Modeling the hippocampus : finely controlled memory storage using spiking neurons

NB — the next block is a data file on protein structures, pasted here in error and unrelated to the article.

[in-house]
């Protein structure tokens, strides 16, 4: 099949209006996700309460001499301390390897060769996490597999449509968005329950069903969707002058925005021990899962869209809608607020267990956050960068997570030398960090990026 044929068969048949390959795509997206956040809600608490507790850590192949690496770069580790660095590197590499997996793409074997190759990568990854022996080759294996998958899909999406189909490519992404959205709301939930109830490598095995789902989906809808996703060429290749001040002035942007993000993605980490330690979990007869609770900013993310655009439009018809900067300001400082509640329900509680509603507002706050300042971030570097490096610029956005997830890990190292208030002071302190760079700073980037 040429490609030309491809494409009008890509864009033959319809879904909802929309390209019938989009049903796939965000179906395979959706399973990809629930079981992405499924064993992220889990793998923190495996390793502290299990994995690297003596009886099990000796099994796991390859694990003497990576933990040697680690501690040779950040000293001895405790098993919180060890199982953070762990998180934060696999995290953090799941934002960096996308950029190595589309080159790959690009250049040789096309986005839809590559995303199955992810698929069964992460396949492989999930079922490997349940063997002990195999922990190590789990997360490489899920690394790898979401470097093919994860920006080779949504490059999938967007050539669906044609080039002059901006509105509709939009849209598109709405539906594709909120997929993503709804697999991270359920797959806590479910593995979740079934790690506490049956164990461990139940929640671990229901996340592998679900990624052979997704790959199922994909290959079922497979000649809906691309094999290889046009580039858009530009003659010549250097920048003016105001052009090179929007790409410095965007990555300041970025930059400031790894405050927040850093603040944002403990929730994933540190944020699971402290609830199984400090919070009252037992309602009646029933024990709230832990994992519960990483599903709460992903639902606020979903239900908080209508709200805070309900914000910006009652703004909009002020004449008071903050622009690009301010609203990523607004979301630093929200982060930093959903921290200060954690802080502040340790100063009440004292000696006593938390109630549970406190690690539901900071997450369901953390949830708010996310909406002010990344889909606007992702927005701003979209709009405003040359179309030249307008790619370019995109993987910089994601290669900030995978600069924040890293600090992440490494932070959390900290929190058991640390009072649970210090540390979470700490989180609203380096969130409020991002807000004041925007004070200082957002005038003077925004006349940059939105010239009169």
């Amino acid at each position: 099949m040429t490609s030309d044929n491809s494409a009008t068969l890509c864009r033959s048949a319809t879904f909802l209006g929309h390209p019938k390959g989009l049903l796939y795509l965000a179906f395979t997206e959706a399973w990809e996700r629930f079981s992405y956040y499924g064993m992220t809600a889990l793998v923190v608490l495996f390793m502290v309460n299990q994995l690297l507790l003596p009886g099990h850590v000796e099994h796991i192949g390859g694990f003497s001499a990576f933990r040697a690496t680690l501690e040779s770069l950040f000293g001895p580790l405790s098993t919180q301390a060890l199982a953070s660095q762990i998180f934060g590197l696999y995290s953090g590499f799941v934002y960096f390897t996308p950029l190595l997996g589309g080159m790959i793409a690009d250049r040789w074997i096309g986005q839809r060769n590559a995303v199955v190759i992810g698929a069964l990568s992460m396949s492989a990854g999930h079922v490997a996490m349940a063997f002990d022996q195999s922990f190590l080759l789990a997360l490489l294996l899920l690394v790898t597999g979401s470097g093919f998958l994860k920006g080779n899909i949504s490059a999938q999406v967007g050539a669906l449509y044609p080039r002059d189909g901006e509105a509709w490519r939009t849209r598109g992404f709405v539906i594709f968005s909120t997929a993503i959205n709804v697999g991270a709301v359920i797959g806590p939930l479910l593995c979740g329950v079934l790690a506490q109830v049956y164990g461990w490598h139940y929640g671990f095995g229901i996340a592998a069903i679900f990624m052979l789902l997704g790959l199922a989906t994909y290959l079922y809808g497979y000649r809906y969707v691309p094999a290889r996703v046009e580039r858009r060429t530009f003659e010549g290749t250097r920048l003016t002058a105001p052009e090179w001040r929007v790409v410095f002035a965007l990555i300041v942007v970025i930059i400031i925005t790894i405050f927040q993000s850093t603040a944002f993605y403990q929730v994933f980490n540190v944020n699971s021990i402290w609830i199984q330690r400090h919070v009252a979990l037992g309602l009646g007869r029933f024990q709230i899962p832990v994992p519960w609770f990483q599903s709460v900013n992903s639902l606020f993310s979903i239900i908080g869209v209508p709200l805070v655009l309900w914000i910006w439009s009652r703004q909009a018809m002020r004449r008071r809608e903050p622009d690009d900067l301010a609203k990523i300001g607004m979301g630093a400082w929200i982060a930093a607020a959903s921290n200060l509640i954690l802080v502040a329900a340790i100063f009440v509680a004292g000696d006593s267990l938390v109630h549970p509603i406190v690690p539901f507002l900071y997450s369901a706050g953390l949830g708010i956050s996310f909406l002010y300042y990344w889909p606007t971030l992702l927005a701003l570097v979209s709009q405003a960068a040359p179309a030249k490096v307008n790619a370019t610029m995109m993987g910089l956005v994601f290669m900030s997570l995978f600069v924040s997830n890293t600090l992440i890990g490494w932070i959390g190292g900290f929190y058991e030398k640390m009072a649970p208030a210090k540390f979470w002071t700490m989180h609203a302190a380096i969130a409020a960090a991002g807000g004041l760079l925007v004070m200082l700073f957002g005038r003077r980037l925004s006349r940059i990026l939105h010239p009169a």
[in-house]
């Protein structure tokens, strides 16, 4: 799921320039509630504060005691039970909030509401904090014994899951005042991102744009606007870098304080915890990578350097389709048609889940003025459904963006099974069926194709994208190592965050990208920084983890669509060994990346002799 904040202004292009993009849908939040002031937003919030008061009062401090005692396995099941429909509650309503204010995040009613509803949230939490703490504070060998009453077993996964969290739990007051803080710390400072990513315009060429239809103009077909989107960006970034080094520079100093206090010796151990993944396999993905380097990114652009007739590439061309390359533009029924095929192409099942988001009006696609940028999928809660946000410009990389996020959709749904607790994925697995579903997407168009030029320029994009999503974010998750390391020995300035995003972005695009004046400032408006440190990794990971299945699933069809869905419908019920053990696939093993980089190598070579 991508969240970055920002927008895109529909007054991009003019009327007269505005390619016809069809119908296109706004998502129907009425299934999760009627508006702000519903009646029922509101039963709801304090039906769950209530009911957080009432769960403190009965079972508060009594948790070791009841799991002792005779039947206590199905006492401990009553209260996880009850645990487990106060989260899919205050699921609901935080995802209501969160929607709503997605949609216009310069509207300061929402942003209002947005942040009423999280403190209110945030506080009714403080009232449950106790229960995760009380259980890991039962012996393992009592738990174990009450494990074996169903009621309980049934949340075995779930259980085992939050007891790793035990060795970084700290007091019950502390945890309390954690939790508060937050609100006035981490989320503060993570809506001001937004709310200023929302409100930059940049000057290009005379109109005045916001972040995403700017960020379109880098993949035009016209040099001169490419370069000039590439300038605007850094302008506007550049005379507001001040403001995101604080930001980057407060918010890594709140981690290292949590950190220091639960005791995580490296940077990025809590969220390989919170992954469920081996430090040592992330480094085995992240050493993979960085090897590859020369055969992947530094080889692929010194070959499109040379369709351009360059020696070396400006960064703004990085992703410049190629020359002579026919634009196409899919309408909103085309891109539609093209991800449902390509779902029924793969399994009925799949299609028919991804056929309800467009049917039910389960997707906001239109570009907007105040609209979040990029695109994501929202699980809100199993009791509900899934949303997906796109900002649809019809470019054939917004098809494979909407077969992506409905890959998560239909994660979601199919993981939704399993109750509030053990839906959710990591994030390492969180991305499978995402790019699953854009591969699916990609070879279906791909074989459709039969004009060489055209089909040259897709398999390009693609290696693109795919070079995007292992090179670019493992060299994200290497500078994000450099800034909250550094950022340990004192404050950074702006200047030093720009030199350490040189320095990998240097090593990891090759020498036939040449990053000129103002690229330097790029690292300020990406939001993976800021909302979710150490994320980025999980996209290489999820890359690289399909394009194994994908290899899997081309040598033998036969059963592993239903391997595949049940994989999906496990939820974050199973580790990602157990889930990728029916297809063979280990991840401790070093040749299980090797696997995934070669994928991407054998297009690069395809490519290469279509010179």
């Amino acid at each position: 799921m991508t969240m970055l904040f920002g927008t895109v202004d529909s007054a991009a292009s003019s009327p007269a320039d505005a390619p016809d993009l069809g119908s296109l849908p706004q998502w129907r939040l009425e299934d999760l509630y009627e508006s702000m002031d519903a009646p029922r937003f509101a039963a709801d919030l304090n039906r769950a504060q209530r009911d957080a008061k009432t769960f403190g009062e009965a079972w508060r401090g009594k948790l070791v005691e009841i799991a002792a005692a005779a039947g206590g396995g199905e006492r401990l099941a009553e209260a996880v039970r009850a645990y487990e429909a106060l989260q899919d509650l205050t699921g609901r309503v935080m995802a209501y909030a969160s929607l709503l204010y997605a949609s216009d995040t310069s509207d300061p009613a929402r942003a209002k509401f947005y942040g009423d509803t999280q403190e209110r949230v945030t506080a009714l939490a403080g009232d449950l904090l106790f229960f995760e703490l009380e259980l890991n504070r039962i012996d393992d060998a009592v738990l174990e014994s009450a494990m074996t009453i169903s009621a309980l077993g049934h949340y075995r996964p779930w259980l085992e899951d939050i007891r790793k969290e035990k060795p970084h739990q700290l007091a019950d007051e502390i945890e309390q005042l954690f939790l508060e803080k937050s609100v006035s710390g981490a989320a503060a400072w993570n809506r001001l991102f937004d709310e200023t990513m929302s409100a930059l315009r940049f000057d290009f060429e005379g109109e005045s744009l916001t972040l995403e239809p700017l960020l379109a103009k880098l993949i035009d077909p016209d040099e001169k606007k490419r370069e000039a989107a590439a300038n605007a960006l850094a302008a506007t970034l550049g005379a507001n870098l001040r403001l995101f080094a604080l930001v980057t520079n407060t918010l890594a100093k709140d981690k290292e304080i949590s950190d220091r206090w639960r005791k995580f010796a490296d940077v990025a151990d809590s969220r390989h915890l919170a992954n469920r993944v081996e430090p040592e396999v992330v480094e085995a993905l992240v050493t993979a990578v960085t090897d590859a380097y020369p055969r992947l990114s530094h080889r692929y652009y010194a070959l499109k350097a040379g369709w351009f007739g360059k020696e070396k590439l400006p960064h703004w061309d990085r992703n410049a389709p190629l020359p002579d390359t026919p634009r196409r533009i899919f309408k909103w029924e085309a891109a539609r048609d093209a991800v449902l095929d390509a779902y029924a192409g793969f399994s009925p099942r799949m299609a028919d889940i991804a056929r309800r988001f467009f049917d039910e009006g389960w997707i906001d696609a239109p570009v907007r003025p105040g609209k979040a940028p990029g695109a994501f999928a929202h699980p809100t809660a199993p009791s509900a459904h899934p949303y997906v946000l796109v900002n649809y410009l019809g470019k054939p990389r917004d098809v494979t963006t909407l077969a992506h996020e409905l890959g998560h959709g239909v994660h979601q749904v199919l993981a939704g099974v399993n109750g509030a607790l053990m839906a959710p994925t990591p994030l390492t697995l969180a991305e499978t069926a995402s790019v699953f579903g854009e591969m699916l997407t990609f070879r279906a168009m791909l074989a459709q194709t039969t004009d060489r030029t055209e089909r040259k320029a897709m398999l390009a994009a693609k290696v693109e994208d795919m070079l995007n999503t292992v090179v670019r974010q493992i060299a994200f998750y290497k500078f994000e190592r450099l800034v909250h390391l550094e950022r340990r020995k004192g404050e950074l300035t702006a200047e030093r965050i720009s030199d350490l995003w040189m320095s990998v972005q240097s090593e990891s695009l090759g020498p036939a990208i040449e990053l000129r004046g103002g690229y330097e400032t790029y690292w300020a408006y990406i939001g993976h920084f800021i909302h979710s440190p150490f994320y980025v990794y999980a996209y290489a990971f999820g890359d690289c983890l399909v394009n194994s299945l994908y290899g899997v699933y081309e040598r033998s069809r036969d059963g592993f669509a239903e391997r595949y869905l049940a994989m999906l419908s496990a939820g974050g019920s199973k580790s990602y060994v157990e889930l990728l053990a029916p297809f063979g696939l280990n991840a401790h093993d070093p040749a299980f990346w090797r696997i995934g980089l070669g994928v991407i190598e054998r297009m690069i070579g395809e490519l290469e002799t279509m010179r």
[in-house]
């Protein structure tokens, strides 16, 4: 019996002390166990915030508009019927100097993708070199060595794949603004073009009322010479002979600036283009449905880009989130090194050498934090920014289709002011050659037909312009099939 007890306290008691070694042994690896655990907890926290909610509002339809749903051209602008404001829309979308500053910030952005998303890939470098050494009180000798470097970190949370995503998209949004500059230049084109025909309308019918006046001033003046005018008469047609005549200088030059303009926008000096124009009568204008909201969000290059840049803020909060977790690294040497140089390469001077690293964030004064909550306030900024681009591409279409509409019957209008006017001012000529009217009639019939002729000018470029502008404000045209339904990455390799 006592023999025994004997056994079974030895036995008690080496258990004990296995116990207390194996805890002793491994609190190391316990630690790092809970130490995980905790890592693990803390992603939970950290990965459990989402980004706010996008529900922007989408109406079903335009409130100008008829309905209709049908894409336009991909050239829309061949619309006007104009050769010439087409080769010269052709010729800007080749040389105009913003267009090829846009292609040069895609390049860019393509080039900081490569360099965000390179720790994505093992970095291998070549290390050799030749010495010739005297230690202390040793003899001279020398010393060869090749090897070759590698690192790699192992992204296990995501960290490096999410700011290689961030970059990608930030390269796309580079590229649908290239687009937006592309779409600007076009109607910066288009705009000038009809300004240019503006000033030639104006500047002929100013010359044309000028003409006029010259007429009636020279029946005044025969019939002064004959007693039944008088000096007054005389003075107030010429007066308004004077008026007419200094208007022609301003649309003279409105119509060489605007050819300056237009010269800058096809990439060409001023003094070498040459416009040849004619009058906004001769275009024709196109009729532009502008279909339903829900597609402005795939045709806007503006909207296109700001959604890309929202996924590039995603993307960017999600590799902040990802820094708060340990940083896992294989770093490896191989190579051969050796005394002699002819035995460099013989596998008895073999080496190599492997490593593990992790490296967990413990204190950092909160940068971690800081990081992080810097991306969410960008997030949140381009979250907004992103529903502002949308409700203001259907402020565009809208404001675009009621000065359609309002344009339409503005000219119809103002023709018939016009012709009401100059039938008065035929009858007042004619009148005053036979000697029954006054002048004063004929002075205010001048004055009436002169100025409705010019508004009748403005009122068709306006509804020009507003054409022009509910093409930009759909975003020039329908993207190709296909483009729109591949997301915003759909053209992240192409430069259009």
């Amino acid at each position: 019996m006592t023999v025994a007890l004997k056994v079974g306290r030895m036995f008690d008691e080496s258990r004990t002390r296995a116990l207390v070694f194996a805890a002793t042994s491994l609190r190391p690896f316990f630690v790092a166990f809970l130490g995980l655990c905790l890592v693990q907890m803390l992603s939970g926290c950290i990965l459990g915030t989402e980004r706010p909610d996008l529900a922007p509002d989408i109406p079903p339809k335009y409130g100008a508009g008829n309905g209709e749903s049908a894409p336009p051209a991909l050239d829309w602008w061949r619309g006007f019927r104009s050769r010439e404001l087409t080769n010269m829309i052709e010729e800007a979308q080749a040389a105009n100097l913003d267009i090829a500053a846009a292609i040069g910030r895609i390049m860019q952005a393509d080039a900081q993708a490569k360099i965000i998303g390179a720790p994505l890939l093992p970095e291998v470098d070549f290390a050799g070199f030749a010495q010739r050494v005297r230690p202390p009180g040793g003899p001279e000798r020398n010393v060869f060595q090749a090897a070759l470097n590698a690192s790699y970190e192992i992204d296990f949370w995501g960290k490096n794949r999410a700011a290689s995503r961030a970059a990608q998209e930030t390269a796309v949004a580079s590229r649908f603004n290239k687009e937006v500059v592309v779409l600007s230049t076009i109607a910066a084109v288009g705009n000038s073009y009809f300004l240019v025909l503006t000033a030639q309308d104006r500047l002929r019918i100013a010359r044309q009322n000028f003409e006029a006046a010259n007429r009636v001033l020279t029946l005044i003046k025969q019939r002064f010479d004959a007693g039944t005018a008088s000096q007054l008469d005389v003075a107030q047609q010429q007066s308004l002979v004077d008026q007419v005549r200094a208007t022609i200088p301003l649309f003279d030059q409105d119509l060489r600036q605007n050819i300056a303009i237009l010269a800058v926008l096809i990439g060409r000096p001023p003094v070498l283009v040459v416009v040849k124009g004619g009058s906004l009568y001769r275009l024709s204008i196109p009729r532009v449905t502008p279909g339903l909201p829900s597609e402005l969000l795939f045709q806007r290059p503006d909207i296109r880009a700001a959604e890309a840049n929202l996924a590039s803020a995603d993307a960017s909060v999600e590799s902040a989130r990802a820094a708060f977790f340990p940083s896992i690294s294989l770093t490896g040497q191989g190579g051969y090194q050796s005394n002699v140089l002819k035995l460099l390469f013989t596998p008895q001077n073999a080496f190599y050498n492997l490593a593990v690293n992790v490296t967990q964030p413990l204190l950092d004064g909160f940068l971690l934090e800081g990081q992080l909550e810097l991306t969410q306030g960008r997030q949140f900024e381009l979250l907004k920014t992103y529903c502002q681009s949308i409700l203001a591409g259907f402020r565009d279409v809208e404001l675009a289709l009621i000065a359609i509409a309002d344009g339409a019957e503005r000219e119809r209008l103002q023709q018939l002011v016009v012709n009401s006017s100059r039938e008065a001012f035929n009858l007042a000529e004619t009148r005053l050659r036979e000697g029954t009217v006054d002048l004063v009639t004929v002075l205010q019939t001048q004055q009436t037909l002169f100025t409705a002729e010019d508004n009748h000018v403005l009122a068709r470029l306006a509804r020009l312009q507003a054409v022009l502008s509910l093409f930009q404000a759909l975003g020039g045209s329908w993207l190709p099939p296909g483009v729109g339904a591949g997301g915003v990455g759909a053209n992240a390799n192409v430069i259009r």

The hippocampus, an area in the temporal lobe of the mammalian brain, participates in the storage of personal memories and life events. As such traumatic memories and the consequent symptoms of post-traumatic stress are thought to be stored or at least processedin the hippocampus. While a fundamental understanding of a traumatic memory is still elusive, studying the physiology and functional properties of the hippocampus are anessential first step. Towards that goal, I developed a detailed computational model of the hippocampus. The model included the important effects of the neuromodulator Acetylcholine that switches the hippocampal network between the memory encoding state and the memory retrieval state. In the first study, I examined the mechanisms for controlling runaway excitation in the model. The results indicated different mechanisms for controlling runaway excitation in the memory encoding state as opposed to the memory retrieval state of the circuit. These findings produced the first functionally-based categorization of seizures in animals and humans, and may inspire specific treatments for these types of seizures. The second study examined the underpinnings of the rhythmic activity of the hippocampus. These oscillations in the theta range (4-12 Hz) are theorize to play a major role in the memory functions and in processing sequences of events and actions in both place and time. We found the generation of theta rhythmic activity to be best described as a product of multiple interacting generators. Importantly, we found differences in theta generation depending on the functional state of the hippocampus. Finally, the third study detailed the rules of the complex interactions between these multiple theta generators in the circuit. Our results shed more light on the role of specific components in the hippocampal circuit to maintain its function in both health and disease states.